Here’s another album for the “This is already so popular” list of albums, Alanis Morissette’s Jagged Little Pill. Per Wikipedia, it’s the 13th biggest-selling album, ever, and the 3rd biggest put out by a woman. There is a good chance that you’ve at least heard a song from this album, somewhere. It’s an album that really sort of embodied a lot of the 90s feel at the time. It’s an album that I listened to a lot in High School and beyond, and it’s a strong strong contender for “Most listened to album”. I like to track music as much as possible these days with Last.fm, but there are a lot of gaps in that record, from the before times, and this is one of them. Others include Pink Floyd’s The Wall, Tom Petty and the Heartbreakers Greatest Hits, and probably a few Aerosmith albums.
Why cover this album now? Because in a few days, I’m going to see Alanis in concert at the Illinois State Fair. I don’t really have a “bucket list”, but if I did, going to an Alanis Morissette concert is one of them, even if it’s 25 years late. I have not really picked up on a lot of Alanis’ later music, though I want to. Supposed Former Infatuation Junkie is the only other album I have really listened to by her and it’s ok, but not quite as good as Jagged Little Pill. Something I wasn’t aware of until recently after watching the documentary Jagged, is that Alanis actually had a few albums before Jagged Little Pill that were essentially just regular boring pop music.
Which was part of what made this album blow up and become a huge hit. There was plenty of angry rock alternative music by dudes out there, but not a lot by women at the time. The whole album is this crazy ball of angry rage for a lot of its tracks. The first single from the album You Oughta Know has long been rumored to be about her former boyfriend Dave Coulier (Joey from Full House, the goofy guy) but it’s never been confirmed. With such lovely lyrics as
Cause the joke that you laid in the bed that was me– You Oughta Know – Alanis Morissette
And I’m not gonna fade as soon as you close your eyes
And you know it
And every time I scratch my nails
Down someone else’s back
I hope you feel it
Well, can you feel it?
The lyrics in general are part of what really makes the album appealing. It’s all so poetically blunt at times, full of anger and trauma. It also becomes self-reflective and vulnerable in other places. It starts out very in your face with All I Really Want, You Oughta Know, and Right Through You. Even the slightly more subdued of the early tracks Perfect has a built to how it’s all just too much trying to be perfect. As the album goes on it becomes a lot more subdued, but still tells a string of stories about broken history and broken relationships.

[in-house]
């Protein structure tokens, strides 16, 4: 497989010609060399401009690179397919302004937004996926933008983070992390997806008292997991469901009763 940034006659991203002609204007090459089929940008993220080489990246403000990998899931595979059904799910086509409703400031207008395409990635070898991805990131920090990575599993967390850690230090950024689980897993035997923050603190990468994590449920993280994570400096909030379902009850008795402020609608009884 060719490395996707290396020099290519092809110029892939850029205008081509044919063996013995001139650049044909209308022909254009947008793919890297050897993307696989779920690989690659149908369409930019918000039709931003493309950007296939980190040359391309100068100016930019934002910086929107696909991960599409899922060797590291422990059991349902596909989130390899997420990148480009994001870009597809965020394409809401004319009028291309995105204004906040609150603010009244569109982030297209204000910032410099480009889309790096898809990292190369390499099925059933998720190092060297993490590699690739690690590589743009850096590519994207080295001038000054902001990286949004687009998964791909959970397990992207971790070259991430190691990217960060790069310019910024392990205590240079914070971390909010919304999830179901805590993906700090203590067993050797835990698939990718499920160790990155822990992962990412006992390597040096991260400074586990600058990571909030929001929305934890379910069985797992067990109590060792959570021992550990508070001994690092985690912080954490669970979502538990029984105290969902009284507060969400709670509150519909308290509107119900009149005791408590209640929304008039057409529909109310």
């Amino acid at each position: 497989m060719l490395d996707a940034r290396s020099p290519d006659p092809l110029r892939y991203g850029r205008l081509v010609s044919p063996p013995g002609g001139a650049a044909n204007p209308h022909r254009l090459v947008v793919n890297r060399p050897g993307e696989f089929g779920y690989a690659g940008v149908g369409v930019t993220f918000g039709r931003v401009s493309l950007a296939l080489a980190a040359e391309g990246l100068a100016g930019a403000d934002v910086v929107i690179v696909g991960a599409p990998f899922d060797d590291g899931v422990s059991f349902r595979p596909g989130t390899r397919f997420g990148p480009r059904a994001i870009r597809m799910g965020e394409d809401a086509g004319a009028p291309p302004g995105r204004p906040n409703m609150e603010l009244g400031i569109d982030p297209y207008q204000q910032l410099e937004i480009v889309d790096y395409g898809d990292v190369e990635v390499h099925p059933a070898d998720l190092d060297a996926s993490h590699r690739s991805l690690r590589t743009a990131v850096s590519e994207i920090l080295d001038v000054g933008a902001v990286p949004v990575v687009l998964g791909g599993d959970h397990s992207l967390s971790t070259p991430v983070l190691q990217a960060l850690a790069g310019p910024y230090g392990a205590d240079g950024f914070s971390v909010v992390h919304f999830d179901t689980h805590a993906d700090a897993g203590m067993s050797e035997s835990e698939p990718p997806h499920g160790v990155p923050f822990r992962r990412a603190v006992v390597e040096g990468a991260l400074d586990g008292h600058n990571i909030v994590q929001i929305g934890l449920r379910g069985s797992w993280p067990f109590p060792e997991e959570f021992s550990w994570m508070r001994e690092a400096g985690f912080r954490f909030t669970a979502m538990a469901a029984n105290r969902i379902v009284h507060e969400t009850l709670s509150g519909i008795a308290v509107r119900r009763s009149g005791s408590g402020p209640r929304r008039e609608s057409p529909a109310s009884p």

Probably the most well-known track on the album is Ironic, which is an extremely popular and enjoyable song, but it’s also the subject of ridicule and jokes as most of the scenarios in the song are more straight tragic than actually ironic. Rain on your wedding day, ten thousand spoons when all you need is a knife, that sort of thing. The real Irony I suppose is a song called Ironic without any irony in it. I doubt it runs that deep though.
Probably my favorite tracks on the album are Hand in My Pocket and Mary Jane. I really like the whole building optimism of the former, and how it almost feels like it travels through stages of a life with it’s slightly evolving Chorus lyrics. Mary Jane is a nice slow ballad where Alanis really throws out those vocals.
This is also the other reason this album became so popular I think. It’s not just the lyrics, but the way they are delivered. No one thinks twice about scream-singing with male bands, but Alanis helped bring this concept to her music. She has a very distinctive almost yodeling screech at times in her voice which feels like it should be off-putting but instead, it just drives the whole energy of the album. It pushes the rage when needed. It pushes the 90s alternative “who gives a shit really?” vibe when needed. There is also a lot fo interesting almost folksy feeling to her tracks
There’s probably a reason Alanis Morissette never really ended up with a ton of staying power on her future works, because Jagged Little Pill just really embodied the times, and left an influential legacy on music, but released any other time, probably wouldn’t have even taken off at all. I definitely am not saying it’s a bad album, I am just saying that it probably just doesn’t resonate with people who weren’t there, so to speak.